Fleet News

Nissan strikes fleet deal with cancer charity

Newcastle-based ‘Daft as a Brush Cancer Patient Care' has signed a fleet deal with Nissan for 50 NV200 vans to transport patients to and from Freeman Hospital in High Heaton.

An initial order of 25 Nissan NV200 Combi models will be delivered over the next two years, with the final 25 planned for 2014. The ultimate aim is to transport 1,000 cancer patients per week, or 50,000 a year, in the vehicles.

Daft as a Brush Cancer Patient Care, which launched in March 2011, chauffeurs patients free of charge from North and South Tyneside, Northumberland and Newcastle to Freeman Hospital for chemotherapy and radiotherapy treatment.

The charity said that a deciding factor in selecting the Nissan vans was that cancer sufferers who may be infirm or unsteady can enter and exit the vehicles easily.

Brian Burnie, trustee of the charity, said: "The accessibility of the NV200 Combi validated our decision to work with Nissan. The twin sliding side doors, coupled with the addition of a bespoke external footstep - manufactured on the recommendations of dealer group, Benfield Nissan - offer choice and convenience of entry.

"The bespoke vehicles are spacious and have significant passenger and load carrying space. There is considerable leg and knee room and even with all seven seats in use, there is still space in the luggage area for a wheelchair and medical box."

The NV200 Combi is easily adapted to offer flexible passenger configurations. Its roomy interior comfortably seats up to seven people or can accommodate a cargo volume of 3.1m³, making it well-suited for both passenger and commercial use.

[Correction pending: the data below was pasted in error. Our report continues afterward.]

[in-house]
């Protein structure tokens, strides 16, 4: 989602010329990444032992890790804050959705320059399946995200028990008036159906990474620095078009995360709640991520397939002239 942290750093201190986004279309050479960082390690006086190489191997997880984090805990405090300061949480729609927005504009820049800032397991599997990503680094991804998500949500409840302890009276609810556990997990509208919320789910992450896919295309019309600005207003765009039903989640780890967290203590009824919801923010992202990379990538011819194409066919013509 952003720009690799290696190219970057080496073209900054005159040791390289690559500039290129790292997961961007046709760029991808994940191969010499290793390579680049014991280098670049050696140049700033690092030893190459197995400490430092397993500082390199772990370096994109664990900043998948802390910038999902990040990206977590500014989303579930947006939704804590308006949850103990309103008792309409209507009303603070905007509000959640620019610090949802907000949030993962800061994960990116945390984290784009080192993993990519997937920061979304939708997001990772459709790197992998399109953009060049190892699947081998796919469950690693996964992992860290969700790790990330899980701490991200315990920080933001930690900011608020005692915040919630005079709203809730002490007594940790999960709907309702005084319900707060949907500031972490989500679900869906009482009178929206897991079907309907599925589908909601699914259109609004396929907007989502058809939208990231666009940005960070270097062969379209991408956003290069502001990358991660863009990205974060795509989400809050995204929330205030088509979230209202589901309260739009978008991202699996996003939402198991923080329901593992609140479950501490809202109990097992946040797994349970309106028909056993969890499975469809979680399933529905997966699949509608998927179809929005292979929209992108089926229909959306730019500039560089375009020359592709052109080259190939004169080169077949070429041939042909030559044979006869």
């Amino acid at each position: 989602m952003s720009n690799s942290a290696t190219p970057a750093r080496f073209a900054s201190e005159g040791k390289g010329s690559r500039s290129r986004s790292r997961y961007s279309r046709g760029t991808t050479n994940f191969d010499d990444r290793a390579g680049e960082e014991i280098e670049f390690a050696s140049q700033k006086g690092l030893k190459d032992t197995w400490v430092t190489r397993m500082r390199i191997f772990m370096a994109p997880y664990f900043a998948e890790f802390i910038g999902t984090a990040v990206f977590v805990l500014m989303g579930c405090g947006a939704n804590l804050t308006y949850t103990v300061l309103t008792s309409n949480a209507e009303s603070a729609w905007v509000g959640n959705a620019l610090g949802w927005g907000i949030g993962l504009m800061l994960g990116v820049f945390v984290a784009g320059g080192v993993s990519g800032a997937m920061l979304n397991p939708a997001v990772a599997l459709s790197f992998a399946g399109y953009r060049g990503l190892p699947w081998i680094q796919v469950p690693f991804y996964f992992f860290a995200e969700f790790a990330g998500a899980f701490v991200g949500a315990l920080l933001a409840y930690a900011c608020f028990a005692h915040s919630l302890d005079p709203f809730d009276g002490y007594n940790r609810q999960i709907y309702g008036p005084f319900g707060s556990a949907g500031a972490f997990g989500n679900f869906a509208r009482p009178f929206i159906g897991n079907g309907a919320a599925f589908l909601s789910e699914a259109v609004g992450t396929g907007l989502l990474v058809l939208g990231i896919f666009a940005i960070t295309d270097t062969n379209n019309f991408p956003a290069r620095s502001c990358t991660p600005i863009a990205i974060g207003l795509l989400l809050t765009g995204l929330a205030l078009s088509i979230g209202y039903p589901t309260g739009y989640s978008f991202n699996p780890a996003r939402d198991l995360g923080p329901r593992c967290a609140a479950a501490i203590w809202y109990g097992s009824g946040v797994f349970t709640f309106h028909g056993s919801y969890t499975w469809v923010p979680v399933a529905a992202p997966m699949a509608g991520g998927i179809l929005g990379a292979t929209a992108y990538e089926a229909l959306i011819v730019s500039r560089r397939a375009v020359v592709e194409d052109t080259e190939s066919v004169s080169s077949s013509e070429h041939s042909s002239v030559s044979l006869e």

Despite the spacious interior, the Nissan NV200 Combi has an extremely compact body - only 4.4m long and 1.69m wide - and is powered by a 1.5-litre dCi turbodiesel engine which provides a fuel efficient performance even when heavily laden.

Burnie added: "To date, our eight vehicles have clocked up 60,000 miles between them. As a charitable trust it's critical that fuel consumption is as economical as possible. We selected the Combi based on its excellent diesel efficiency which makes it one of the cheapest means of travel on the market for that quantity of passengers."

As well as being fully liveried with the charity's logo, each LCV will be adopted by a local primary school that will design artwork for the rear panels and create a booklet about the school/charity to be read by patients on their journeys.

Barry Beeston, Nissan fleet sales director, said: "We are thrilled to be providing a fleet of Nissan NV200 Combis for such an amazing and inspirational cause.

“The charity is a lifeline for cancer patients and we're proud and honoured that our vehicles can go some way towards making life that bit easier and more comfortable for patients requiring trips to and from hospital."

Burnie concluded: "We're really pleased with the eight personalised vehicles that have already been delivered and look forward to building up our fleet.

“We chose Nissan to supply our vehicles for a number of reasons: it is a North East-based manufacturer which appealed to us and was able to provide just the right vehicle for our needs at an affordable price. We look forward to our relationship with Nissan continuing for years to come."
 


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